We demonstrate a new approach to measuring high-order temporal coherences that uses a four-element superconducting nanowire single-photon detector (SNSPD) in which four independent, single-photon-sensitive elements are interleaved over a single spatial mode of the optical beam. We show the power of this technique by measuring nth-order coherences (n = 2,3,4) both of a chaotic, pseudo-thermal source that exhibits high-order photon bunching (up to n!), and of a coherent state source for which all coherences are ~1. Our results demonstrate that using multiple detector elements to parse an optical beam over dimensions smaller than the minimum diffraction-limited spot size can be equivalent-and in some cases superior-to using multiple beamsplitters and discrete detectors that each sample a replica of the entire mode.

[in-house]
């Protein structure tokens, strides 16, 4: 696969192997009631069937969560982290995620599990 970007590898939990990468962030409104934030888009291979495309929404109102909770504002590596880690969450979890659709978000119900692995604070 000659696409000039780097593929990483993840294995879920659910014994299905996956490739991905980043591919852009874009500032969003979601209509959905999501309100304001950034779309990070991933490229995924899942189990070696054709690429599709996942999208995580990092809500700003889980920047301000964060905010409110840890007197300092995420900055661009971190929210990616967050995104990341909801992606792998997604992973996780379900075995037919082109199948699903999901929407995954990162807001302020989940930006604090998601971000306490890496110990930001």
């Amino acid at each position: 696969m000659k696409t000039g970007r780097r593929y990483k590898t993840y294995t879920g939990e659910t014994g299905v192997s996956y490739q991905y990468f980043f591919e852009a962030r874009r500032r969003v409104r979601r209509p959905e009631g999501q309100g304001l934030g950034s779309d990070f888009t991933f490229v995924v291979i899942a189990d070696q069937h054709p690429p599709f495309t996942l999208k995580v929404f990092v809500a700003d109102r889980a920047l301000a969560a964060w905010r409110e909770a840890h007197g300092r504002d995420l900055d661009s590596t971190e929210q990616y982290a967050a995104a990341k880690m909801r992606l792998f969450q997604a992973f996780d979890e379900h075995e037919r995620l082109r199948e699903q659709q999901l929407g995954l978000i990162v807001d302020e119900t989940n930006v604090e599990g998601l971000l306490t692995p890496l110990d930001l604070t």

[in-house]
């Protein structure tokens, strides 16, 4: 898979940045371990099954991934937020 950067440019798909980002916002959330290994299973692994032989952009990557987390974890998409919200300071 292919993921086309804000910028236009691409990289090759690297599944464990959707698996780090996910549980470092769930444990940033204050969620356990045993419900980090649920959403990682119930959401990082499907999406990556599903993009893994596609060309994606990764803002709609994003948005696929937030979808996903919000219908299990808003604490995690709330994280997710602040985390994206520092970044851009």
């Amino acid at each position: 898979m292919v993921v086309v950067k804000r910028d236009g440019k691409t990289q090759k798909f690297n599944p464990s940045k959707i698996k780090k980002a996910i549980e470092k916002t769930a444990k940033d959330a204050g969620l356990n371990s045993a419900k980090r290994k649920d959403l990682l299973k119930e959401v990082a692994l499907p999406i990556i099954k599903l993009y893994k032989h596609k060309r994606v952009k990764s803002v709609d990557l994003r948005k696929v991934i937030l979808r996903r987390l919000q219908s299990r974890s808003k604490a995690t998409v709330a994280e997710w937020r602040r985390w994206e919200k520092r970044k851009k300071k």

Unconditionally secure entanglement-based quantum key distribution experiment
Hiroki Takesue
NTT Basic Research Laboratories, NTT Corporation
Coauthors: Ken-ichi Harada, Kiyoshi Tamaki, Hiroshi Fukuda, Tai Tsuchizawa, Toshifumi Watanabe, Koji Yamada, Sei-ichi Itabashi

Entanglement-based quantum key distribution (QKD) [1,2] is expected to achieve long distance secure communication with a relatively simple setup. One promising entanglement-based QKD technique is the Bennett-Brassard-Mermin 1992 (BBM92) protocol [2] where Alice and Bob use threshold detectors with linear optics. Recently, Koashi et al. provided an unconditional security proof that can be directly applied to a practical implementation of BBM92 [3]. In this presentation, we report the first unconditionally secure BBM92 QKD experiment based on this theory.